Oops. Silly phone. Autocorrect changed flat enchilada to flag enchiladas. Lol.

      • Lisa Fain

        Cristal–Your salmon loaf sounds wonderful, as well! And it’s funny, when I first read “flag” enchiladas, it made sense to me as in Mexico they often serve red, green, and white items together to represent their flag. Though I also love flat enchiladas! Enjoy the salmon patties!

  7. Shirley Thompson

    Thank you for this reminder to make some salmon patties; it has been too long since I have done so. My Mother was born in Abilene, TX and moved to Arizona as a girl. Her cooking was completely influenced by my Grandmother. As a consequence, I grew up eating salmon patties, and they were one of my favorite dinners. So simple, yet so utterly delicious. When there were leftovers, I ate them cold the next day. I usually top mine with some sort of vinegary hot sauce.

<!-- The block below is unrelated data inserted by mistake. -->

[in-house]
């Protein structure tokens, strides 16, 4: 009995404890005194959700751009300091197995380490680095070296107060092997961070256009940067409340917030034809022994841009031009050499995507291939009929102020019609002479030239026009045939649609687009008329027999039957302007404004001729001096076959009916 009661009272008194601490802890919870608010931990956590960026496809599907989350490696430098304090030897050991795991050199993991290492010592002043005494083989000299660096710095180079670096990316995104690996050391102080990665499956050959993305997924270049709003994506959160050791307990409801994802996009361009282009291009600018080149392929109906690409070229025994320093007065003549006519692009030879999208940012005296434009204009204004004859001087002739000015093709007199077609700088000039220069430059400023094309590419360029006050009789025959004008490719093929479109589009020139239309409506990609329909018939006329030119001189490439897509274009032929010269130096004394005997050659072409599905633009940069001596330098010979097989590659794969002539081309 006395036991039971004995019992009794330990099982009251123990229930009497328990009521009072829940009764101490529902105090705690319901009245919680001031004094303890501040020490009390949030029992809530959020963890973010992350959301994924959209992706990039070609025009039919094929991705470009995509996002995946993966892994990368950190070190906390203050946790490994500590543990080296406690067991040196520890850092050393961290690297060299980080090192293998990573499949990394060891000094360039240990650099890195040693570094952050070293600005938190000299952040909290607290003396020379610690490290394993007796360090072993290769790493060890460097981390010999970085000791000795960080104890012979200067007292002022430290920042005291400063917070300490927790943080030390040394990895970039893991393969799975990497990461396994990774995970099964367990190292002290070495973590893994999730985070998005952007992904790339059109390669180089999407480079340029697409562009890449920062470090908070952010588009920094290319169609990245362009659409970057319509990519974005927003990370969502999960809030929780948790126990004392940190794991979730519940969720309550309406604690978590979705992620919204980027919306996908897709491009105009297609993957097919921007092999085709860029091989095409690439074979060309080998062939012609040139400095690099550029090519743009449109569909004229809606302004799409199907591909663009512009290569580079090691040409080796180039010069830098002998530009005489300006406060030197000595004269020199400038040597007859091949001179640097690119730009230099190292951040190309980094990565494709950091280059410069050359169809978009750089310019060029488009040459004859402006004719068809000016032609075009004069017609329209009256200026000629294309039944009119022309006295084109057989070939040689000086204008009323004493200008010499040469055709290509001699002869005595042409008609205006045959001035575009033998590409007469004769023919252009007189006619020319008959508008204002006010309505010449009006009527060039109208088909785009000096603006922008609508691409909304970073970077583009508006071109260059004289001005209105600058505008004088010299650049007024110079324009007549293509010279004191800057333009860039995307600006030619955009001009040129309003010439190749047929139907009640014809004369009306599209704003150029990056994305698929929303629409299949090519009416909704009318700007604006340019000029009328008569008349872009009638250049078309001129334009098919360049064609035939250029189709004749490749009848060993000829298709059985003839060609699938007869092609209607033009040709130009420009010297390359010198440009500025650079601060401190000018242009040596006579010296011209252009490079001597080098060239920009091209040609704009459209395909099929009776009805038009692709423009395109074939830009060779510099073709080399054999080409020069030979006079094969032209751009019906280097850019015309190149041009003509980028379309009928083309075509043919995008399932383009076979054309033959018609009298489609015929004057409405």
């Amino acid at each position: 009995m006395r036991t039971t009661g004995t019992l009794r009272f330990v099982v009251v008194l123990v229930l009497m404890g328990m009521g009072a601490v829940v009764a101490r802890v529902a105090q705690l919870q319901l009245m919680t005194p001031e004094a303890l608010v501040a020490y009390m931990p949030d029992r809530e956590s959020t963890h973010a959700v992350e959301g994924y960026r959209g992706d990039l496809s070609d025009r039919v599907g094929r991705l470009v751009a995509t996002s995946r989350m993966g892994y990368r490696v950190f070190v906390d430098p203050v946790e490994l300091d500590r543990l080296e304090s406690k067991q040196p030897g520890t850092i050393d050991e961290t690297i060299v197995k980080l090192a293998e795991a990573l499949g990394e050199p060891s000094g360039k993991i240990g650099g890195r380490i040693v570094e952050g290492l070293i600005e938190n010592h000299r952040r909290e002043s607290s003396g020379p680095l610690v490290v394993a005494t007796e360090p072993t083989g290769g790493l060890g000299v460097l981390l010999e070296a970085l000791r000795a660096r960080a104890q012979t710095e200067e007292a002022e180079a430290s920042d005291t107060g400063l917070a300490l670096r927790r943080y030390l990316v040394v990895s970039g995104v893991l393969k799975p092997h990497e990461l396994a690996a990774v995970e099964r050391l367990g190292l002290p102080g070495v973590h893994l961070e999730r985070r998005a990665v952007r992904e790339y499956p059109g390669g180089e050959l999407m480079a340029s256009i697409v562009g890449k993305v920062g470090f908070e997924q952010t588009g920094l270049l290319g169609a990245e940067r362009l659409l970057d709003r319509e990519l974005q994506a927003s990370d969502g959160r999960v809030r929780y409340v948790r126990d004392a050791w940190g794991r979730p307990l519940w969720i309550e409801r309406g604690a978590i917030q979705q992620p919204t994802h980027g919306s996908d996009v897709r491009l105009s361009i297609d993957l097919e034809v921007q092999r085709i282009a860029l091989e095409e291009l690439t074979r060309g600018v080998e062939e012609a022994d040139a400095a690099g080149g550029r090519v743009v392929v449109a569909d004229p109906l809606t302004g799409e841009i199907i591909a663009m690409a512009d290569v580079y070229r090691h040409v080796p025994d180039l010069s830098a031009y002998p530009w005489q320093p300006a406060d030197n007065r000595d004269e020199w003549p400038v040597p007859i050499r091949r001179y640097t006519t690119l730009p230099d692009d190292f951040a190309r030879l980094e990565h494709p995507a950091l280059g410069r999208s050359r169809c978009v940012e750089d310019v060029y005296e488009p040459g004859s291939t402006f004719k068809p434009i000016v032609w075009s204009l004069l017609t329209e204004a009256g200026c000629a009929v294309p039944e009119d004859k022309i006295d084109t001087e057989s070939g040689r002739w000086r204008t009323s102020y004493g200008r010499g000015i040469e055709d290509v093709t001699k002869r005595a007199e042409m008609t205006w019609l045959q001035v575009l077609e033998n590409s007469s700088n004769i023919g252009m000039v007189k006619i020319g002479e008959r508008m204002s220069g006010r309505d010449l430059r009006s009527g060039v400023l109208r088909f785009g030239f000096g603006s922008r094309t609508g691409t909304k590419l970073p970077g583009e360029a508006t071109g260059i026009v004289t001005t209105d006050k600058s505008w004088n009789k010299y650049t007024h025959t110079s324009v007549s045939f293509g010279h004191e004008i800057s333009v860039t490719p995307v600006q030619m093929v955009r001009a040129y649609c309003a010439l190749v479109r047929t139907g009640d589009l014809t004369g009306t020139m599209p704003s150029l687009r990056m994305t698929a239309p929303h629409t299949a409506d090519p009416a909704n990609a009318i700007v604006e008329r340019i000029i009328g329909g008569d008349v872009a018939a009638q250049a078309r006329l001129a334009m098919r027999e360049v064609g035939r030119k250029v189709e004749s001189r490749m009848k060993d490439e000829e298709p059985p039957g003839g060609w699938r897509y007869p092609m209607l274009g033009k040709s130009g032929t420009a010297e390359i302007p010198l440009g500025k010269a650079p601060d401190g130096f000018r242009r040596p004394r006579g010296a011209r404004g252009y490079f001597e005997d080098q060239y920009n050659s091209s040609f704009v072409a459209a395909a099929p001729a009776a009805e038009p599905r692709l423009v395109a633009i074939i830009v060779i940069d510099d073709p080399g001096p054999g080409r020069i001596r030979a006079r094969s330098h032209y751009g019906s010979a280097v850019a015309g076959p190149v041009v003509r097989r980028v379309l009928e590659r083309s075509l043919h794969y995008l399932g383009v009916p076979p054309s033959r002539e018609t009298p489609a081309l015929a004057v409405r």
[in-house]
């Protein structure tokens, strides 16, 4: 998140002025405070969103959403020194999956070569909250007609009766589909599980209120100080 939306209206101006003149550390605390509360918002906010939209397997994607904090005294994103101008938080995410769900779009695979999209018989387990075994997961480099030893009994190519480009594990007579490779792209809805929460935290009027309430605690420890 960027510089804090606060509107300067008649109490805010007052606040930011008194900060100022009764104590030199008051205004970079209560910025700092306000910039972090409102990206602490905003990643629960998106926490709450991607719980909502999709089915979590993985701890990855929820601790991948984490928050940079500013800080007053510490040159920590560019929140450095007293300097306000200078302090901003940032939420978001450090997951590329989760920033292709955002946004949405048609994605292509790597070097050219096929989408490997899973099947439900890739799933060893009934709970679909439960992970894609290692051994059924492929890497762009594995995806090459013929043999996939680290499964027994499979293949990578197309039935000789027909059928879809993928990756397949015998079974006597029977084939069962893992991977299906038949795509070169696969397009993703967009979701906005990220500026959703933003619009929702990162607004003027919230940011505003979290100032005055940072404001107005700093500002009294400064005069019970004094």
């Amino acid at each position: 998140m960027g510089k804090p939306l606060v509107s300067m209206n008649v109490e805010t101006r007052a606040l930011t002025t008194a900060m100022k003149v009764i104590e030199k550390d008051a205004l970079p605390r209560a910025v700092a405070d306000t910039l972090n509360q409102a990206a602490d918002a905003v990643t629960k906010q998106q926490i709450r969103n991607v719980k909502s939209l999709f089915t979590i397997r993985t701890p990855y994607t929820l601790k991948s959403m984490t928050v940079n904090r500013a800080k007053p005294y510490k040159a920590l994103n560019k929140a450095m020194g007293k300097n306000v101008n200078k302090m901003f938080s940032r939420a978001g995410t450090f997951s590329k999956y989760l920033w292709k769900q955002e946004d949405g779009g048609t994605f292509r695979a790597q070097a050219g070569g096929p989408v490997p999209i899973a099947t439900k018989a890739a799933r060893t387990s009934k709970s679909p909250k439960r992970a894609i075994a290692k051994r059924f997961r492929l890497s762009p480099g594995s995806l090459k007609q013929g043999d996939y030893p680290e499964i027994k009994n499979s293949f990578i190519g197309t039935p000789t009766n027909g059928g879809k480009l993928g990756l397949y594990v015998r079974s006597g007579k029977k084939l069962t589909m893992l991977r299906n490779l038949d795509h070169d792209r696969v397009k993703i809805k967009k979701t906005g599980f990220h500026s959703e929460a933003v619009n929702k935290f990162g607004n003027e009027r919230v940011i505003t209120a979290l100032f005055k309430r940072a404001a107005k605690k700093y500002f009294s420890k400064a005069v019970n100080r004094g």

• Lisa Fain

      Shirley–You’re welcome! It’s been fun hearing stories everyone’s stories about how much they love them. And eating them cold topped with a vinegary hot sauce sounds like the beginnings of a good sandwich.

  8. Nancy Wagner

    As a kid, I loved fried fish and especially salmon patties with bechamel on Fridays, as I grew up Catholic in south Texas. Any ideas about why bechamel would be served over salmon patties? It seems like an odd combination, but we loved it. It wasn’t until I was an adult that I realized my mom’s recipe for the patties had chopped bacon in them, breaking the rule of “no meat” Fridays! Oh, what a laugh my sisters and I had about mom sneaking bacon into our patties. I plan to try your recipe with jalapeños very soon — maybe I can even get my husband to try them, because he loves jalapeños on just about anything.

    • Lisa Fain

      Nancy–That’s hilarious your mom slipped in some bacon! The béchamel addition harkens back to some of the earliest recipes I found from the late 1800s. I suppose it was a way to keep them moist and perhaps make them seem more fancy. I’ve never tried it but I can see its appeal.